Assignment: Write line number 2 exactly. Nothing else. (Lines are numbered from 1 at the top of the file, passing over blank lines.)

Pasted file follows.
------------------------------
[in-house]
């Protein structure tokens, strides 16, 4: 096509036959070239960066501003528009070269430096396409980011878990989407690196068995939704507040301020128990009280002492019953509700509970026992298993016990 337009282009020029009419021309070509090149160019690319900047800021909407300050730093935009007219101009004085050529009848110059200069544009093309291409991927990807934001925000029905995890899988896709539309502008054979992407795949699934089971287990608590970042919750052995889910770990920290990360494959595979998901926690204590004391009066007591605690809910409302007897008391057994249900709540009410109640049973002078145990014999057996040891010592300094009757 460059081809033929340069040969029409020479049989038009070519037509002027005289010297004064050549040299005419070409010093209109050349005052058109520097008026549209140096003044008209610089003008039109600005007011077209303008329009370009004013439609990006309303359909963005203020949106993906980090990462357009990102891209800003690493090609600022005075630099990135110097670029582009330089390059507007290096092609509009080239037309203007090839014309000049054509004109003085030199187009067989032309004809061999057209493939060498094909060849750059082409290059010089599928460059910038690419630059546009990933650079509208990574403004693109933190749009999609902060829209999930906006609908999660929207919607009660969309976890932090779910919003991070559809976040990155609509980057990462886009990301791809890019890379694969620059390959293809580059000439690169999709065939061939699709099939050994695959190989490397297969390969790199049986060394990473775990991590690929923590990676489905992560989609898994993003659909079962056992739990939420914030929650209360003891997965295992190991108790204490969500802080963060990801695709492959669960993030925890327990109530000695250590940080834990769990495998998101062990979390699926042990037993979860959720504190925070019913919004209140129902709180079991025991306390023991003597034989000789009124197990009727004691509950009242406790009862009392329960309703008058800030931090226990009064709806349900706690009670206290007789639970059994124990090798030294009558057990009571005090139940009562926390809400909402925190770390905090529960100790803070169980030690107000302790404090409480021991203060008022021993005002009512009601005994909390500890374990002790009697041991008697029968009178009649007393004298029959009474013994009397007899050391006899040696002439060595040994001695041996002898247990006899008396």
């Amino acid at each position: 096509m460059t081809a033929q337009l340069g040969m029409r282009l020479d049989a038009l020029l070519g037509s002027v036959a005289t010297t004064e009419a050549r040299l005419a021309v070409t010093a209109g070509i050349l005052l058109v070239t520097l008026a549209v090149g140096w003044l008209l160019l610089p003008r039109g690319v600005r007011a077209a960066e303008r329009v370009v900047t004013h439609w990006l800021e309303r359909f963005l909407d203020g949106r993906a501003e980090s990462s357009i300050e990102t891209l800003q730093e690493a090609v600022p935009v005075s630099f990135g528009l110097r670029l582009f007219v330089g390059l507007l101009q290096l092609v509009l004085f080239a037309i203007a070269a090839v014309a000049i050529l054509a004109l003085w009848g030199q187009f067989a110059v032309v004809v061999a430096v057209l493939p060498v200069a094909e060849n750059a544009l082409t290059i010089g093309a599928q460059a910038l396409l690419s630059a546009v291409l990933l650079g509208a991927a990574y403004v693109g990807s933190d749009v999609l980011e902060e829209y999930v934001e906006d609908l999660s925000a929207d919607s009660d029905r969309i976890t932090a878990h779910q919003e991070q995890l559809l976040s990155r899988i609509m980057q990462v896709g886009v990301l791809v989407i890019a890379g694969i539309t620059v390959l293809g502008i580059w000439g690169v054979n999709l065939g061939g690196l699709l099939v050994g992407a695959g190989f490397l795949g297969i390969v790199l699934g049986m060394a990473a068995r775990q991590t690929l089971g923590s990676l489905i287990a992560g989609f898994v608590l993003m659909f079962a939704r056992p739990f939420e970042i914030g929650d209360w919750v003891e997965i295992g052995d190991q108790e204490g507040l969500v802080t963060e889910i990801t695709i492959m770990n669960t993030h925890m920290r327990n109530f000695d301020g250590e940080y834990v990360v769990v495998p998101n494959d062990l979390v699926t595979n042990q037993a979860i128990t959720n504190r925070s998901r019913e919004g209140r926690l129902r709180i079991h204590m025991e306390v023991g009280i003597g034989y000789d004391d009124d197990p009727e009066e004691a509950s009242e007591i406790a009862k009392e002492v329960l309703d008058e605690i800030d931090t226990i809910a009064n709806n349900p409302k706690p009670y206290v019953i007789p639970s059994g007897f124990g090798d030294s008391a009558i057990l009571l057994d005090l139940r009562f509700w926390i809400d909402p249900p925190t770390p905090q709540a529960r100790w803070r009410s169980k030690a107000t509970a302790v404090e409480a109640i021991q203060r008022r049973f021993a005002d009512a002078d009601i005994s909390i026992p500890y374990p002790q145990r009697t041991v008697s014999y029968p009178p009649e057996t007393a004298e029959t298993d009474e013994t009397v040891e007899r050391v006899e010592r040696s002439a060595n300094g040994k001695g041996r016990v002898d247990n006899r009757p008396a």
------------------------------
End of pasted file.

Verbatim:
């Protein structure tokens, strides 16, 4: 096509036959070239960066501003528009070269430096396409980011878990989407690196068995939704507040301020128990009280002492019953509700509970026992298993016990 337009282009020029009419021309070509090149160019690319900047800021909407300050730093935009007219101009004085050529009848110059200069544009093309291409991927990807934001925000029905995890899988896709539309502008054979992407795949699934089971287990608590970042919750052995889910770990920290990360494959595979998901926690204590004391009066007591605690809910409302007897008391057994249900709540009410109640049973002078145990014999057996040891010592300094009757 460059081809033929340069040969029409020479049989038009070519037509002027005289010297004064050549040299005419070409010093209109050349005052058109520097008026549209140096003044008209610089003008039109600005007011077209303008329009370009004013439609990006309303359909963005203020949106993906980090990462357009990102891209800003690493090609600022005075630099990135110097670029582009330089390059507007290096092609509009080239037309203007090839014309000049054509004109003085030199187009067989032309004809061999057209493939060498094909060849750059082409290059010089599928460059910038690419630059546009990933650079509208990574403004693109933190749009999609902060829209999930906006609908999660929207919607009660969309976890932090779910919003991070559809976040990155609509980057990462886009990301791809890019890379694969620059390959293809580059000439690169999709065939061939699709099939050994695959190989490397297969390969790199049986060394990473775990991590690929923590990676489905992560989609898994993003659909079962056992739990939420914030929650209360003891997965295992190991108790204490969500802080963060990801695709492959669960993030925890327990109530000695250590940080834990769990495998998101062990979390699926042990037993979860959720504190925070019913919004209140129902709180079991025991306390023991003597034989000789009124197990009727004691509950009242406790009862009392329960309703008058800030931090226990009064709806349900706690009670206290007789639970059994124990090798030294009558057990009571005090139940009562926390809400909402925190770390905090529960100790803070169980030690107000302790404090409480021991203060008022021993005002009512009601005994909390500890374990002790009697041991008697029968009178009649007393004298029959009474013994009397007899050391006899040696002439060595040994001695041996002898247990006899008396």